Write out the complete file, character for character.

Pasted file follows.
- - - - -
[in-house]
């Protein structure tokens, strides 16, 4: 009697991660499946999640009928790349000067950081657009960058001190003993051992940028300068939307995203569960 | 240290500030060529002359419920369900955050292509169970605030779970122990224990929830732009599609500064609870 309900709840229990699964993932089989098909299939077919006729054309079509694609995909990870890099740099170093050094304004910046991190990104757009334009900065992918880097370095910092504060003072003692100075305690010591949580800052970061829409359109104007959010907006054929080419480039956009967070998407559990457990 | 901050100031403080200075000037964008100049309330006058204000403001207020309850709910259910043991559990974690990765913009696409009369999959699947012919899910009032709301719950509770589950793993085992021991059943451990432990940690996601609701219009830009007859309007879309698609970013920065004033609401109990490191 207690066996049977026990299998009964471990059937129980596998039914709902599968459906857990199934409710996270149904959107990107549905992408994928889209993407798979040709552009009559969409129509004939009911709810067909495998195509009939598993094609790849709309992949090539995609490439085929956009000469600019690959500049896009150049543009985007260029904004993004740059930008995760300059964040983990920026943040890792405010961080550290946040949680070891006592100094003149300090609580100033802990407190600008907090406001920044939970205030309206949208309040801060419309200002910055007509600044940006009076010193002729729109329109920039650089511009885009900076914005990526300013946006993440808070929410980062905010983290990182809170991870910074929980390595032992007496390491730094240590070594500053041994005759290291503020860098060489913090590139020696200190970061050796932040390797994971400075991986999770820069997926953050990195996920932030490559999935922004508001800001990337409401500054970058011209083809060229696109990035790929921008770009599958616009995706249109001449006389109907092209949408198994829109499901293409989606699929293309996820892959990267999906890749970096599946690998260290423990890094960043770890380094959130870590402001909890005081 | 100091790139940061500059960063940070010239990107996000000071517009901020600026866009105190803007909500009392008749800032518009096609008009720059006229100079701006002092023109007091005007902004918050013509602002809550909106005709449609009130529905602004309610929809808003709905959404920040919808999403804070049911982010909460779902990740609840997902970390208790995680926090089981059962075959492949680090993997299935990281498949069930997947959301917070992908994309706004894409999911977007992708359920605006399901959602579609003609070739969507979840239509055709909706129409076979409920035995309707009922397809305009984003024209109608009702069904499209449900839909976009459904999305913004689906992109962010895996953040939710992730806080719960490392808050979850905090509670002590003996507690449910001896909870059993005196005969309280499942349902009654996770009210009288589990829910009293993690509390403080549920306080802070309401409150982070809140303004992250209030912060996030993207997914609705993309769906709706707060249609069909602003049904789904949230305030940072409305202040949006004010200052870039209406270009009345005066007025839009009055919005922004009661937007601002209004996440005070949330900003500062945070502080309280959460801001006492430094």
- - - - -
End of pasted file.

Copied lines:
[in-house]
């Protein structure tokens, strides 16, 4: 009697991660499946999640009928790349000067950081657009960058001190003993051992940028300068939307995203569960 | 240290500030060529002359419920369900955050292509169970605030779970122990224990929830732009599609500064609870 309900709840229990699964993932089989098909299939077919006729054309079509694609995909990870890099740099170093050094304004910046991190990104757009334009900065992918880097370095910092504060003072003692100075305690010591949580800052970061829409359109104007959010907006054929080419480039956009967070998407559990457990 | 901050100031403080200075000037964008100049309330006058204000403001207020309850709910259910043991559990974690990765913009696409009369999959699947012919899910009032709301719950509770589950793993085992021991059943451990432990940690996601609701219009830009007859309007879309698609970013920065004033609401109990490191 207690066996049977026990299998009964471990059937129980596998039914709902599968459906857990199934409710996270149904959107990107549905992408994928889209993407798979040709552009009559969409129509004939009911709810067909495998195509009939598993094609790849709309992949090539995609490439085929956009000469600019690959500049896009150049543009985007260029904004993004740059930008995760300059964040983990920026943040890792405010961080550290946040949680070891006592100094003149300090609580100033802990407190600008907090406001920044939970205030309206949208309040801060419309200002910055007509600044940006009076010193002729729109329109920039650089511009885009900076914005990526300013946006993440808070929410980062905010983290990182809170991870910074929980390595032992007496390491730094240590070594500053041994005759290291503020860098060489913090590139020696200190970061050796932040390797994971400075991986999770820069997926953050990195996920932030490559999935922004508001800001990337409401500054970058011209083809060229696109990035790929921008770009599958616009995706249109001449006389109907092209949408198994829109499901293409989606699929293309996820892959990267999906890749970096599946690998260290423990890094960043770890380094959130870590402001909890005081 | 100091790139940061500059960063940070010239990107996000000071517009901020600026866009105190803007909500009392008749800032518009096609008009720059006229100079701006002092023109007091005007902004918050013509602002809550909106005709449609009130529905602004309610929809808003709905959404920040919808999403804070049911982010909460779902990740609840997902970390208790995680926090089981059962075959492949680090993997299935990281498949069930997947959301917070992908994309706004894409999911977007992708359920605006399901959602579609003609070739969507979840239509055709909706129409076979409920035995309707009922397809305009984003024209109608009702069904499209449900839909976009459904999305913004689906992109962010895996953040939710992730806080719960490392808050979850905090509670002590003996507690449910001896909870059993005196005969309280499942349902009654996770009210009288589990829910009293993690509390403080549920306080802070309401409150982070809140303004992250209030912060996030993207997914609705993309769906709706707060249609069909602003049904789904949230305030940072409305202040949006004010200052870039209406270009009345005066007025839009009055919005922004009661937007601002209004996440005070949330900003500062945070502080309280959460801001006492430094």